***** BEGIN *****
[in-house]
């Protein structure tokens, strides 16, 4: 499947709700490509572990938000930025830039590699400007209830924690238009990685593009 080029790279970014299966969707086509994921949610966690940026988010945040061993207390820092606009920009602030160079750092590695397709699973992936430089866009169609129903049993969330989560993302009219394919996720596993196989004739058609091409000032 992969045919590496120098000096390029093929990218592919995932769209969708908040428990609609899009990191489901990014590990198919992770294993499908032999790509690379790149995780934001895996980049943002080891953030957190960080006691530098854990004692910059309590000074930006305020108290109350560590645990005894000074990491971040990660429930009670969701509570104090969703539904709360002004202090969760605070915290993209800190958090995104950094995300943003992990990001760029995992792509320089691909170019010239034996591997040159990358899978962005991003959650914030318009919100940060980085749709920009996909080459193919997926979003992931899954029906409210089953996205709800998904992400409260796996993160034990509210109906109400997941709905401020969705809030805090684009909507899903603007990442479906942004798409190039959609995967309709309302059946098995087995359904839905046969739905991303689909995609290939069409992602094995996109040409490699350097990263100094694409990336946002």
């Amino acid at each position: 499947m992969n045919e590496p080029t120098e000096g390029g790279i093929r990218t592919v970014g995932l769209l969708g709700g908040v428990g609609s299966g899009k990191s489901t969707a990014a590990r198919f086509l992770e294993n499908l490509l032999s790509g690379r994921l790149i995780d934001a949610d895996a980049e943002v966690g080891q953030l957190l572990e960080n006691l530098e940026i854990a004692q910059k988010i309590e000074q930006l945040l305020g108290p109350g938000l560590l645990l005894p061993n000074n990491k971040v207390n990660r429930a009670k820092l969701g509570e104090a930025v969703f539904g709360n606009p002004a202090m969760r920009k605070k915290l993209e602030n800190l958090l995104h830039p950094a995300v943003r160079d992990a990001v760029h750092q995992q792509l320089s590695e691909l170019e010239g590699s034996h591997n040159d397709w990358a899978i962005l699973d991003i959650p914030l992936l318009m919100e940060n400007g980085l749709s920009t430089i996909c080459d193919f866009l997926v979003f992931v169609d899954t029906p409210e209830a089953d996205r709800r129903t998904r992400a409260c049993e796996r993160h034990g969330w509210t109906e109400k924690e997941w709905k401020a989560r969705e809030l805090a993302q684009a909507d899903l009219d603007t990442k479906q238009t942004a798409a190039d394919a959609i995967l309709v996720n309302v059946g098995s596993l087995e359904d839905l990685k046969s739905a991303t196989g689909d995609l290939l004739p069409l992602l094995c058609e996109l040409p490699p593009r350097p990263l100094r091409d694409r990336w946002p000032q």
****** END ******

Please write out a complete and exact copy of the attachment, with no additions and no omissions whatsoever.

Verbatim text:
[in-house]
């Protein structure tokens, strides 16, 4: 499947709700490509572990938000930025830039590699400007209830924690238009990685593009 080029790279970014299966969707086509994921949610966690940026988010945040061993207390820092606009920009602030160079750092590695397709699973992936430089866009169609129903049993969330989560993302009219394919996720596993196989004739058609091409000032 992969045919590496120098000096390029093929990218592919995932769209969708908040428990609609899009990191489901990014590990198919992770294993499908032999790509690379790149995780934001895996980049943002080891953030957190960080006691530098854990004692910059309590000074930006305020108290109350560590645990005894000074990491971040990660429930009670969701509570104090969703539904709360002004202090969760605070915290993209800190958090995104950094995300943003992990990001760029995992792509320089691909170019010239034996591997040159990358899978962005991003959650914030318009919100940060980085749709920009996909080459193919997926979003992931899954029906409210089953996205709800998904992400409260796996993160034990509210109906109400997941709905401020969705809030805090684009909507899903603007990442479906942004798409190039959609995967309709309302059946098995087995359904839905046969739905991303689909995609290939069409992602094995996109040409490699350097990263100094694409990336946002």
């Amino acid at each position: 499947m992969n045919e590496p080029t120098e000096g390029g790279i093929r990218t592919v970014g995932l769209l969708g709700g908040v428990g609609s299966g899009k990191s489901t969707a990014a590990r198919f086509l992770e294993n499908l490509l032999s790509g690379r994921l790149i995780d934001a949610d895996a980049e943002v966690g080891q953030l957190l572990e960080n006691l530098e940026i854990a004692q910059k988010i309590e000074q930006l945040l305020g108290p109350g938000l560590l645990l005894p061993n000074n990491k971040v207390n990660r429930a009670k820092l969701g509570e104090a930025v969703f539904g709360n606009p002004a202090m969760r920009k605070k915290l993209e602030n800190l958090l995104h830039p950094a995300v943003r160079d992990a990001v760029h750092q995992q792509l320089s590695e691909l170019e010239g590699s034996h591997n040159d397709w990358a899978i962005l699973d991003i959650p914030l992936l318009m919100e940060n400007g980085l749709s920009t430089i996909c080459d193919f866009l997926v979003f992931v169609d899954t029906p409210e209830a089953d996205r709800r129903t998904r992400a409260c049993e796996r993160h034990g969330w509210t109906e109400k924690e997941w709905k401020a989560r969705e809030l805090a993302q684009a909507d899903l009219d603007t990442k479906q238009t942004a798409a190039d394919a959609i995967l309709v996720n309302v059946g098995s596993l087995e359904d839905l990685k046969s739905a991303t196989g689909d995609l290939l004739p069409l992602l094995c058609e996109l040409p490699p593009r350097p990263l100094r091409d694409r990336w946002p000032q």